The National Academies Press (NAP)--publisher for the National Academies--publishes more than 200 books a year offering the most authoritative views, definitive information, and groundbreaking recommendations on a wide range of topics in science, engineering, and health. Our books are unique in that they are authored by the nation's leading experts in every scientific field.

An Assessment Of The Sbir Program At The National Science Foundation

by National Research Council of the National Academies

The Small Business Innovation Research (SBIR) program is one of the largest examples of U.S. public-private partnerships. Founded in 1982, SBIR was designed to encourage small business to develop new processes and products and to provide quality research in support of the many missions of the U.S. government, including health, energy, the environment, and national defense. In response to a request from the U.S. Congress, the National Research Council assessed SBIR as administered by the five federal agencies that together make up 96 percent of program expenditures. This book, one of six in the series, reports on the SBIR program at the National Science Foundation. The study finds that the SBIR program is sound in concept and effective in practice, but that it can also be improved. Currently, the program is delivering results that meet most of the congressional objectives, including stimulating technological innovation, increasing private-sector commercialization of innovations, using small businesses to meet federal research and development needs, and fostering participation by minority and disadvantaged persons. The book suggests ways in which the program can improve operations, continue to increase private-sector commercialization, and improve participation by women and minorities.

Analysis Of Global Change Assessments Lessons Learned

by National Research Council of the National Academies

Global change assessments inform decision makers about the scientific underpinnings of a range of environmental issues, such as climate change, stratospheric ozone depletion, and loss of biodiversity. Dozens of assessments have been conducted to date by various U.S. and international groups, many of them influencing public policies, technology development, and research directions. This report analyzes strengths and weaknesses of eight past assessments to inform future efforts. Common elements of effective assessments include strong leadership, extensive engagement with interested and affected parties, a transparent science-policy interface, and well defined communication strategies. The report identifies 11 essential elements of effective assessments and recommends that future assessments include decision support tools that make use of information at the regional and local level where decisions are made.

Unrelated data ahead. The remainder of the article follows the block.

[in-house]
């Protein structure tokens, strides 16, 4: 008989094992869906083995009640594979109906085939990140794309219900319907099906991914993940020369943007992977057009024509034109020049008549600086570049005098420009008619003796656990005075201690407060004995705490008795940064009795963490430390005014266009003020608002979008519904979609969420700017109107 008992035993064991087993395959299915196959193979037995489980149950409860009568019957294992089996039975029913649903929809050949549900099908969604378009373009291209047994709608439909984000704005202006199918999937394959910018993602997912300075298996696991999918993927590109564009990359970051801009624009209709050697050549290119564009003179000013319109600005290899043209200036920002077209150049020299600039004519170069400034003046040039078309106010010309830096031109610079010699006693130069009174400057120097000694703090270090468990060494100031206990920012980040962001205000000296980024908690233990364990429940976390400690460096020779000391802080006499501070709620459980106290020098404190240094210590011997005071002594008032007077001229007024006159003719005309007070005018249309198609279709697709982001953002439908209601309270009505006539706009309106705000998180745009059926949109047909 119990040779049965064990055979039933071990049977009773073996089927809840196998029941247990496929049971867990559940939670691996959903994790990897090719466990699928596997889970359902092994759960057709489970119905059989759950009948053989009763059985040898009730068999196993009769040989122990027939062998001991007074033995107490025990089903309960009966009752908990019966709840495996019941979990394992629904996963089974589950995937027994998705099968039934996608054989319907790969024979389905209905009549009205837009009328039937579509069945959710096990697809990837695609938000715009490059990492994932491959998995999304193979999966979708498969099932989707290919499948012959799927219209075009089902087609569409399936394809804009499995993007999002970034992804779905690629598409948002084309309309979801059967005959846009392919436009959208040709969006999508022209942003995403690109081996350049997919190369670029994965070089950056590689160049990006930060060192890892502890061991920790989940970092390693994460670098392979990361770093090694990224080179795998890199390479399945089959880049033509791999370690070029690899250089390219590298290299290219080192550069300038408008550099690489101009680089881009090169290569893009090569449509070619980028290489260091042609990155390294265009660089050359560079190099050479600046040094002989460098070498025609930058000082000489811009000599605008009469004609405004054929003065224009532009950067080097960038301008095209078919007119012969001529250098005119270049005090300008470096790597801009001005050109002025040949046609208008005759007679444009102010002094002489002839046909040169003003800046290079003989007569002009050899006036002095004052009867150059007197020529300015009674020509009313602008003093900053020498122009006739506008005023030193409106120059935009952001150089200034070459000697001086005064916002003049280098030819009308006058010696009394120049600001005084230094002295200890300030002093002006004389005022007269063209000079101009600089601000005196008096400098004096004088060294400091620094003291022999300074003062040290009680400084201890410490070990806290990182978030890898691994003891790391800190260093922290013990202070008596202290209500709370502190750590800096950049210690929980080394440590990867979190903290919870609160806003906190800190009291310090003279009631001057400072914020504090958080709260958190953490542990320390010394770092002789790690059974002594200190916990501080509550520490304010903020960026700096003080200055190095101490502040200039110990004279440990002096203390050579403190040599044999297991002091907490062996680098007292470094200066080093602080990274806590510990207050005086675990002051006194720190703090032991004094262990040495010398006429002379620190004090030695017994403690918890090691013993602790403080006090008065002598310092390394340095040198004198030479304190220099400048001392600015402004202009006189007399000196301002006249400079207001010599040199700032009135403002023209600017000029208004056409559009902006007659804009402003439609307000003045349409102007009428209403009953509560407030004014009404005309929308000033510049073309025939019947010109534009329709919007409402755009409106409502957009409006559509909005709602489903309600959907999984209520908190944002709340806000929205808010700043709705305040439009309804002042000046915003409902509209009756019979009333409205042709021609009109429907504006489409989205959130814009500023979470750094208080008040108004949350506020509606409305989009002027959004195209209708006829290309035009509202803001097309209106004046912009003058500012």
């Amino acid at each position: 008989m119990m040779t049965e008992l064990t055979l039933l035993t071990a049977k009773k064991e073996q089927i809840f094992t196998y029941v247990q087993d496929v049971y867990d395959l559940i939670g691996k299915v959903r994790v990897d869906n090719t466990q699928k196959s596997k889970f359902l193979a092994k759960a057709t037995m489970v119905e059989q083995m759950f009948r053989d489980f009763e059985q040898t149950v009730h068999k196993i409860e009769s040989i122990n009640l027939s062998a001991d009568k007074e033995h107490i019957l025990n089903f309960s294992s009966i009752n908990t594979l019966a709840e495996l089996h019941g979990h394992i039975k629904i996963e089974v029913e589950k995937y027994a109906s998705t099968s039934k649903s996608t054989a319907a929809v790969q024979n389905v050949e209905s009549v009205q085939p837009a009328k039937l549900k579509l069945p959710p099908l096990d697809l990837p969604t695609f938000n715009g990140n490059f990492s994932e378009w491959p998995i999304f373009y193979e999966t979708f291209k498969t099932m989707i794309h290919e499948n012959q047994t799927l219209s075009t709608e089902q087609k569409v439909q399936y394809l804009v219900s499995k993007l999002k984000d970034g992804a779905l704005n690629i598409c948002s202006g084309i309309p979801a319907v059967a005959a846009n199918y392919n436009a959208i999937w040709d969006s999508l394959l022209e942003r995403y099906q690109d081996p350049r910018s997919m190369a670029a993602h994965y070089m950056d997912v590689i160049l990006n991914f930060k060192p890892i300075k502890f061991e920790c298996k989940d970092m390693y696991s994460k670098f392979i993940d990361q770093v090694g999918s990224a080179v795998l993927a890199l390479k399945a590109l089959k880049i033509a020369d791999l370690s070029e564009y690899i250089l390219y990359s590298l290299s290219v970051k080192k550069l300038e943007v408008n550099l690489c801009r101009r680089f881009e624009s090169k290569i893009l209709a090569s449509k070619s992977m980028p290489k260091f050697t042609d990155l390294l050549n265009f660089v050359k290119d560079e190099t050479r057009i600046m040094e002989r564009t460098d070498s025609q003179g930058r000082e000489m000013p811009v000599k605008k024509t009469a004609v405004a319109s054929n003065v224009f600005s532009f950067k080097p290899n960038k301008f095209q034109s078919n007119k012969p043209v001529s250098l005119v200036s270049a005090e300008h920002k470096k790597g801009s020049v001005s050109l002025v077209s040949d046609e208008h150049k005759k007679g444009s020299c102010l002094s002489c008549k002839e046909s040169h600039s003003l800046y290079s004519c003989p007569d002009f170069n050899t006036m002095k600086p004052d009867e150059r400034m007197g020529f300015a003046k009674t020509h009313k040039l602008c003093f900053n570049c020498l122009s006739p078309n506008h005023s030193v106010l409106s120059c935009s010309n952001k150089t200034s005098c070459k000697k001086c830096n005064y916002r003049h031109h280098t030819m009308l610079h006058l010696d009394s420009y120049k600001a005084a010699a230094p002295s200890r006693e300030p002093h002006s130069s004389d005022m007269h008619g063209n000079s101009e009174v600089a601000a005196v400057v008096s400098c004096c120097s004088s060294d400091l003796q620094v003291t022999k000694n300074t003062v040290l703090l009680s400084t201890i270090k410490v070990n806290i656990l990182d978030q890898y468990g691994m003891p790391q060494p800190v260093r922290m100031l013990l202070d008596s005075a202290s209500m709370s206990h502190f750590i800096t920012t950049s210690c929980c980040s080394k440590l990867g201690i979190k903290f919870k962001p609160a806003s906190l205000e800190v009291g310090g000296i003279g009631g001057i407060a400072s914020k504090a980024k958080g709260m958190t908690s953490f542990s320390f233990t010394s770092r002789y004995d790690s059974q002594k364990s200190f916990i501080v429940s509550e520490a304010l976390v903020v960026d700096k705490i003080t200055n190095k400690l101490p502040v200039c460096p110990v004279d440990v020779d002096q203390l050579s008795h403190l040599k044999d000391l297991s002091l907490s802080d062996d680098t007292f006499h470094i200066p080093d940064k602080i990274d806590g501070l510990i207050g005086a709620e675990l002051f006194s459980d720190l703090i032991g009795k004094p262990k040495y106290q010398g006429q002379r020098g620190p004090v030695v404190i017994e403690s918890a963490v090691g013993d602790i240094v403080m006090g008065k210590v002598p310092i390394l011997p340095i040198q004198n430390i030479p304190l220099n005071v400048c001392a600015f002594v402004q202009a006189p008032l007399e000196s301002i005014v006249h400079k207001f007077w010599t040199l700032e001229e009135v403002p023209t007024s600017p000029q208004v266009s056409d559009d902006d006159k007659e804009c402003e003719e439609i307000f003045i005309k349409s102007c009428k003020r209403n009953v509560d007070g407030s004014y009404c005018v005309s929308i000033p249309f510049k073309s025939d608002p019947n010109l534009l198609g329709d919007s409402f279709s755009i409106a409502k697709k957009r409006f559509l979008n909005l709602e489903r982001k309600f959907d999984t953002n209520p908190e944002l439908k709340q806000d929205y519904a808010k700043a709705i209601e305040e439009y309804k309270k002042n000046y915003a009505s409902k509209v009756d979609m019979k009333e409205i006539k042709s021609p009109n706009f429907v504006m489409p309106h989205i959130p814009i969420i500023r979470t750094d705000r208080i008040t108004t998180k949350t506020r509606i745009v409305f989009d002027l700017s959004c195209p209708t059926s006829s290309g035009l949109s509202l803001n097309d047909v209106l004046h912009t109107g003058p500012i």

The Limits of Organic Life in Planetary Systems

by National Research Council of the National Academies

The search for life in the solar system and beyond has to date been governed by a model based on what we know about life on Earth (terran life). Most of NASA's mission planning is focused on locations where liquid water is possible and emphasizes searches for structures that resemble cells in terran organisms. It is possible, however, that life exists that is based on chemical reactions that do not involve carbon compounds, that occurs in solvents other than water, or that involves oxidation-reduction reactions without oxygen gas. To assist NASA incorporate this possibility in its efforts to search for life, the NRC was asked to carry out a study to evaluate whether nonstandard biochemistry might support life in solar system and conceivable extrasolar environments, and to define areas to guide research in this area. This book presents an exploration of a limited set of hypothetical chemistries of life, a review of current knowledge concerning key questions or hypotheses about nonterran life, and suggestions for future research.

INDIA'S CHANGING INNOVATION SYSTEM: Achievements, Challenges, and Opportunities for Cooperation

by National Research Council of the National Academies

As part of its review of Comparative Innovation Policy: Best Practice for the 21st Century, the Board on Science, Technology, and Economic Policy (STEP) convened a symposium in 2006 to examine the policy changes that have contributed to India's enhanced innovative capacity. Convening leaders from the public and private sectors in India and the U.S., the symposium identified accomplishments and existing challenges in the Indian innovation system and reviewed opportunities for enhanced cooperation between the two countries. This report summarizes the symposium presentations, along with an introductory analysis of policy issues raised at the symposium and a research paper examining India’s knowledge economy.

Scientific Review Of The Proposed Risk Assessment Bulletin From The Office Of Management And Budget

by National Research Council of the National Academies